De Keulse Mani-Codex. Ed. and transl,Johannes van Oort
De Keulse Mani-Codex. Ed. and transl. by Johannes van Oort
(Pimander 11), Amsterdam 2005
Bound, 26,5 x 20,5 cm., 248 pp. illus., index.
ISBN: 978 90 71608 16 2
Dutch | € 35,00
The Mani-Codex was discovered in Egypt shortly before 1970 and subsequently acquired by the University of Cologne. The Greek codex, which was written around 400 CE, consists of a number of minute parchment leaves and is based on reports, probably written in ancient Syriac, concerning the life and origins of Mani (who lived 216-276/7). The Codex confirms that Mani, the founder of an authentic gnostic world religion, was raised in a Jewish environment. In the years 220-240 he lived in a Jewish community in the south of Babylon, near present-day Bagdad in Iraq. He founded his own world church, which was inspired by gnostic-Christian thought, in reaction to the strict nomistic circles in which he grew up. His church, which eventually spread to the Atlantic Ocean in the West and the Pacific Ocean in the East, existed for many centuries, with millions of adherents and even producing its own typical art. Manicheism may also have been an influence on the medieval Cathars; it is certain that Augustine, one of the greatest of Church Fathers, once belonged to Mani's church. It is mainly through Augustine that the gnosticism of Mani's teachings exerted a substantial influence on Western spiritual and intellectual history.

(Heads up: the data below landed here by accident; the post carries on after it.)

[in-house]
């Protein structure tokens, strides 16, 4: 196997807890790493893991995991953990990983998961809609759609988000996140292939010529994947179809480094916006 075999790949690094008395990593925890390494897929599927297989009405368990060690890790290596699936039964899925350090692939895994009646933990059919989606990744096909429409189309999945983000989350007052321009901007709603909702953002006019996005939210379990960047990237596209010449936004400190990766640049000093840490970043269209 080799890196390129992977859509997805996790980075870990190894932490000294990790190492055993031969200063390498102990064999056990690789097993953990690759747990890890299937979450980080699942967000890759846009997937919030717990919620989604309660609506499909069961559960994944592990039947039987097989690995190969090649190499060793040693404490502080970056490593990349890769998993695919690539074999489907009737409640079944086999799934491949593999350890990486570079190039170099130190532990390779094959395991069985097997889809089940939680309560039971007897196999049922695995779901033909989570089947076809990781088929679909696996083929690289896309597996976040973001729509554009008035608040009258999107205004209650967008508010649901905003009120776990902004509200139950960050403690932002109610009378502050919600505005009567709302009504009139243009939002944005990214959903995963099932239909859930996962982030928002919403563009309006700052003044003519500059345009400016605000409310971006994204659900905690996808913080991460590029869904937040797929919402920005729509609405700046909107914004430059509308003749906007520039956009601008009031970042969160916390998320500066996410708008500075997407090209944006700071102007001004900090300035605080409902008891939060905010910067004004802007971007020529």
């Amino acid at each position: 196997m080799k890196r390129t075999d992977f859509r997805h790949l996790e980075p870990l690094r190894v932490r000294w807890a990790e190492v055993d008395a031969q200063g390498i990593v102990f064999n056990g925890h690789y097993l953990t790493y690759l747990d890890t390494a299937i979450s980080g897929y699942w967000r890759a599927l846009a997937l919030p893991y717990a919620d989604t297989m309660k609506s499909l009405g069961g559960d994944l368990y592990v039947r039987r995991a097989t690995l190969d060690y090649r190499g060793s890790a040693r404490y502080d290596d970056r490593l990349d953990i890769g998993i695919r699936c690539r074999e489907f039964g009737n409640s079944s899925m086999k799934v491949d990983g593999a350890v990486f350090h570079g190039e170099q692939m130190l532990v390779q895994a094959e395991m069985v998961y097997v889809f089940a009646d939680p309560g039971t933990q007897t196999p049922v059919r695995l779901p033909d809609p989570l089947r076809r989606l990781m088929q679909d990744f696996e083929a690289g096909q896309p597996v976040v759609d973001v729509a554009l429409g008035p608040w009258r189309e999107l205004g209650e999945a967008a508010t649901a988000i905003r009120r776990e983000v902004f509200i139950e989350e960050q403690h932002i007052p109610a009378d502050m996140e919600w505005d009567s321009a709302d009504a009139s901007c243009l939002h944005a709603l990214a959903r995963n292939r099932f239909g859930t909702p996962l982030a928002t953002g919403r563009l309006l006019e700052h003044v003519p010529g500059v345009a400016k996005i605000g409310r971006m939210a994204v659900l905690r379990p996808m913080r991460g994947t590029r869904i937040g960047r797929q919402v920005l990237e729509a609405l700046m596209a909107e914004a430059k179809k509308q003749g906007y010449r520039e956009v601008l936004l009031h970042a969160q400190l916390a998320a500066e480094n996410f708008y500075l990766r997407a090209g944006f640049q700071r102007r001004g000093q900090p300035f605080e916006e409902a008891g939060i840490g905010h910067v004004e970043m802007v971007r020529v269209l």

What is especially unique about the Mani-Codex is the fact that Mani's descent is here placed in an unequivocal light. Mani regarded himself as a reincarnation of the heavenly apostle who appears on the stage of world history at certain given moments. As such he placed himself in the tradition of Jesus: he was convinced that he was the Paracelete or Holy Spirit promised by Christ. Van Oort and Quispel demonstrate that Muhammad, too, may be seen in this light. Like Mani, Muhammad saw himself as the incarnation of the 'Apostle of God' (rasūl Allāh) and 'the seal of the prophets'.
The latter finding makes the publication of this translation of the Codex Manichaicus Coloniensis highly topical. The literary structure of the Codex also throws a new and revealing light on the origin of the form and contents of the canonical gospels.